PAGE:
Perhaps the Q10 would have sold had it not required a new version of BlackBerry Enterprise Server. BlackBerry's decision to make organizations run both BES5 and BES10 servers, even with the common front end introduced in BES10.2, was insanely stupid, as it made adopting BlackBerry 10 devices a real hassle. No wonder BlackBerry sold more discontinued BES5-compatible BlackBerry devices last year than BlackBerry 10 devices. (BES12, due by 2015, will remedy this suicidal division, but that's awfully late.)
Let's assume there is a market for BlackBerry physical keyboards. The company should license its keyboards to any mobile manufacturer, both for use as an embedded keyboard and as an add-on keyboard, similar to the Typo Keyboard peripheral for the iPhone 5 and 5s that BlackBerry is suing Type Products over.
3. Make BBM a world-class service
I have BBM on my devices but never use it. Apple's iMessage is much easier to use, as it lets me message from any of my devices, keeping the conversation current across all of them -- well, if the other people in the conversations also use iMessage rather than SMS. iMessage's lack of availability on non-Apple platforms is its Achilles' heel, forcing you and everyone you message to live in an exclusive Apple world. That's Apple's goal, of course, but it's unrealistic.
BBM today works on only one device at a time, so you have to log in and out as you move across devices. That's just dumb, and the kind of market blindness BlackBerry keeps exhibiting. BBM could be the universal messaging app if it supported simultaneous multiple-device usage. After all, every market research firm has been publishing reports for a few years now noting that people move among multiple devices fluidly and often use several at a time, like desktop computers move among open windows and browser tabs.
However, messaging makes BlackBerry no money, which is why it is looking into services like mobile payments. A money-exchange service makes more sense, if it gets a small cut of the transaction processing fee. But there is competition from PayPal and the increasing number of banks that support payments to people who use other banks via email. (Mobile payments at a cash register are less convenient than using a debit or credit card, which is why it hasn't taken off despite Google's and others' efforts. I don't believe it is likely to any time soon.)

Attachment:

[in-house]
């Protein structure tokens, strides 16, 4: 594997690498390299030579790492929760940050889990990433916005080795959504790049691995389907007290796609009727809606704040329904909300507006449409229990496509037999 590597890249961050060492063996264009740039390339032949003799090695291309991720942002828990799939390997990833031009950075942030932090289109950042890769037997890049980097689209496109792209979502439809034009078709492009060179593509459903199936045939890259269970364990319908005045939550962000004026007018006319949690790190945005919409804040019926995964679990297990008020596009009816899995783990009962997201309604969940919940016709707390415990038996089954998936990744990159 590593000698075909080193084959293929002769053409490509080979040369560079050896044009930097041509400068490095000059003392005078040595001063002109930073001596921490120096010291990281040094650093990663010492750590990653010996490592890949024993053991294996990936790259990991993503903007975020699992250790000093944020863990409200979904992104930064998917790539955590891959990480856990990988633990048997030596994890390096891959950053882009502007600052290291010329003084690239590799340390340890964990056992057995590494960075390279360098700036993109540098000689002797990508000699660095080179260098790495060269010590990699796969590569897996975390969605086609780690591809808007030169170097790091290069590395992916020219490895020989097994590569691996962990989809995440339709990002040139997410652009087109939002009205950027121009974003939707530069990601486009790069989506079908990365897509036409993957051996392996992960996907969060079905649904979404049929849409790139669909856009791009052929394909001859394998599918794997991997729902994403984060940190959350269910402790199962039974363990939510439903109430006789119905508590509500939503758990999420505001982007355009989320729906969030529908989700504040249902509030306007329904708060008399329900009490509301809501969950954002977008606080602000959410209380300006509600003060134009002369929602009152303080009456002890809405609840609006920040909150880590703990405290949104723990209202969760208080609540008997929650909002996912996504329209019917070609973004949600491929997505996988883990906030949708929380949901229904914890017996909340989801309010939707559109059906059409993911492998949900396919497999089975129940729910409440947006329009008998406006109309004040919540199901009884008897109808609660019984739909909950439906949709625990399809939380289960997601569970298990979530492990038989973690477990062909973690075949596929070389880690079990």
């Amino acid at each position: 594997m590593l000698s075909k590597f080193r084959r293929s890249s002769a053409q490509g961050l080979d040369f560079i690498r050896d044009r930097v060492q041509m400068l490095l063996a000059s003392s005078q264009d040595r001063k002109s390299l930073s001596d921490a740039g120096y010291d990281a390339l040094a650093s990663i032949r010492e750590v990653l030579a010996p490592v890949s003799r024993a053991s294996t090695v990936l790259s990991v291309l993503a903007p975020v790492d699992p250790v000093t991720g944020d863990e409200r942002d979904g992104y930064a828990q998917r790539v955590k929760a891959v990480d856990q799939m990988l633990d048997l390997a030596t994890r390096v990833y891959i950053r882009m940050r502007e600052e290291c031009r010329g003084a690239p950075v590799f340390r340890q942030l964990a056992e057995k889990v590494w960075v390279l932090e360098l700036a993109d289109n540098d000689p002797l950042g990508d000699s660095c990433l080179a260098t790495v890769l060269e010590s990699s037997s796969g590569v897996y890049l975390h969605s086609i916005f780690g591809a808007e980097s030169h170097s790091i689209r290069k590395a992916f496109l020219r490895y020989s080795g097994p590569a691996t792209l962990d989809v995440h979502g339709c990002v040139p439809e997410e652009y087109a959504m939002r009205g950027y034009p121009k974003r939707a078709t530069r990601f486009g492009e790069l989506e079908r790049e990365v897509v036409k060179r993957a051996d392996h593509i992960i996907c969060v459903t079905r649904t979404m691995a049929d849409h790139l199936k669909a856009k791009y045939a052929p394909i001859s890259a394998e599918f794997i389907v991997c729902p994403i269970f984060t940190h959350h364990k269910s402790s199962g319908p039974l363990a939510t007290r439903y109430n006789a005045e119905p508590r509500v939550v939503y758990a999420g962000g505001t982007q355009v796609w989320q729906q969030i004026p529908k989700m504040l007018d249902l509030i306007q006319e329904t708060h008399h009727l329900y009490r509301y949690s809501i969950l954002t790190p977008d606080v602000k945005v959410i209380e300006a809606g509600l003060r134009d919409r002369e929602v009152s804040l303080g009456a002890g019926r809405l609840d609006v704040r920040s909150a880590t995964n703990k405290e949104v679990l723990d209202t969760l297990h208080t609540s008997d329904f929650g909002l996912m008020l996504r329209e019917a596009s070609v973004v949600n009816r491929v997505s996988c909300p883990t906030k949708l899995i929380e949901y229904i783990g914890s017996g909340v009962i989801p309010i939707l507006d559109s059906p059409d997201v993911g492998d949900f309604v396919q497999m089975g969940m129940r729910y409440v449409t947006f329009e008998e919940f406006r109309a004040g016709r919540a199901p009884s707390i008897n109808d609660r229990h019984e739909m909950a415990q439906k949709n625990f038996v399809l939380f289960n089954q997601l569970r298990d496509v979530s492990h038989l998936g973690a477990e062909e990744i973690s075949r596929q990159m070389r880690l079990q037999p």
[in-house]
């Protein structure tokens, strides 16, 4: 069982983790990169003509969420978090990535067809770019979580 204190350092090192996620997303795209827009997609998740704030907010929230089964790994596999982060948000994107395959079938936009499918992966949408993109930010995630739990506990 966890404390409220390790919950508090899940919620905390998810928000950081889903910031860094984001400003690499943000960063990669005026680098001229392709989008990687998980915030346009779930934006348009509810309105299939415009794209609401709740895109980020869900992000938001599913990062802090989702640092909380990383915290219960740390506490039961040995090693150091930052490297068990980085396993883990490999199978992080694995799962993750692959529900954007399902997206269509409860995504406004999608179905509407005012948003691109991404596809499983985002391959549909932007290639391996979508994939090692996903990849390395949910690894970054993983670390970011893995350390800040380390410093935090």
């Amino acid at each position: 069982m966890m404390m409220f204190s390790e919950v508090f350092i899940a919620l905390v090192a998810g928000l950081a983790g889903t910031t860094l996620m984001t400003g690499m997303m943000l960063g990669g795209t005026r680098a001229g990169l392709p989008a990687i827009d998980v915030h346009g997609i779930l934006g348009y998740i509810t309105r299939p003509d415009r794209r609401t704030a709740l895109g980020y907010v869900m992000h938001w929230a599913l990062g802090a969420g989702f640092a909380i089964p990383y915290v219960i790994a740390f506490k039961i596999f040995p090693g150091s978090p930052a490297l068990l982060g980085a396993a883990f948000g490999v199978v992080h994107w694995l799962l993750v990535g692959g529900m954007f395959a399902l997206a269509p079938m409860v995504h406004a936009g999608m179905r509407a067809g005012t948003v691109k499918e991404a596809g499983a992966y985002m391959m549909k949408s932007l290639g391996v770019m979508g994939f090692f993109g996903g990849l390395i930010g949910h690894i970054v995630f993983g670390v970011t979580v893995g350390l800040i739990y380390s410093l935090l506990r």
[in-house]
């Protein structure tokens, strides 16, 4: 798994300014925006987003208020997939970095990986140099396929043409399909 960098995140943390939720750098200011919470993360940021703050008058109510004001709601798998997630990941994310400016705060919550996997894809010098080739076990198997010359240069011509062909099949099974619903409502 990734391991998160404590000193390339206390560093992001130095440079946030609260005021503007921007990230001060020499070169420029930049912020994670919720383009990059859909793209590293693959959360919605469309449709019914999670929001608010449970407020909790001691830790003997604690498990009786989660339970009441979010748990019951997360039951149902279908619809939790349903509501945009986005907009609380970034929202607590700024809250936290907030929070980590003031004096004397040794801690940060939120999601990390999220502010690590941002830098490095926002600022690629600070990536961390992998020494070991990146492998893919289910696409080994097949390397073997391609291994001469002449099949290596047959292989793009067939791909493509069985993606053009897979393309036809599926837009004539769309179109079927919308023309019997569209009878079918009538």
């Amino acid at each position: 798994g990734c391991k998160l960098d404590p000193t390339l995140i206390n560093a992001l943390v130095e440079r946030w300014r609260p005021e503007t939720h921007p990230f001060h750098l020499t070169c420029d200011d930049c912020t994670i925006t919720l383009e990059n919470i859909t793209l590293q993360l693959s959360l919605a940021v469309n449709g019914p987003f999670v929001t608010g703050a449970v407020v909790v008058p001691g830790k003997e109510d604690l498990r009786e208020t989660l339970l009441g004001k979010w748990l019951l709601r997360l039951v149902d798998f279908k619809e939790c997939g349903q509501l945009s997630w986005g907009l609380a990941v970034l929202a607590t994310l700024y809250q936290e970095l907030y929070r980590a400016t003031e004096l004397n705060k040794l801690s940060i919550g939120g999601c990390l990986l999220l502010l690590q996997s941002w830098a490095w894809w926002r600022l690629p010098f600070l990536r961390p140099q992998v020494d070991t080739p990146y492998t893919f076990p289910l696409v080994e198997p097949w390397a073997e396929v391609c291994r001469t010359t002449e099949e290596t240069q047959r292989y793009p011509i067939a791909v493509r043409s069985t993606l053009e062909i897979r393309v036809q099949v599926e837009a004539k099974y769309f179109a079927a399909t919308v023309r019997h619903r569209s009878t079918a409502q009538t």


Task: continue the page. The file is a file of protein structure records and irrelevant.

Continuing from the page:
The big challenge for BlackBerry when it comes to BBM is how to make money from it. People have been trained to expect free services on the Web and in mobile, and VCs have invested billions in companies that offer free services in hopes of making money later. Few actually will, but that crash has yet to occur, so established companies are stuck: They need to offer such services for free to support an overall platform from which they make money in other ways (as Apple does with hardware sales and Google with personal data mining).
BlackBerry doesn't have such a platform, so it needs to focus on BBM-based services for which someone will pay real money. I wish I knew what they were; BlackBerry needs to find them and do them really well out if the gate, but its recent history in such failed efforts as its music service is not encouraging.
BBM is BlackBerry's one remaining service for which a wide swath users have passion. If BBM became a universal platform beyond messaging that stoked that passion, it could become the public face of BlackBerry and stand as one of its economic pillars.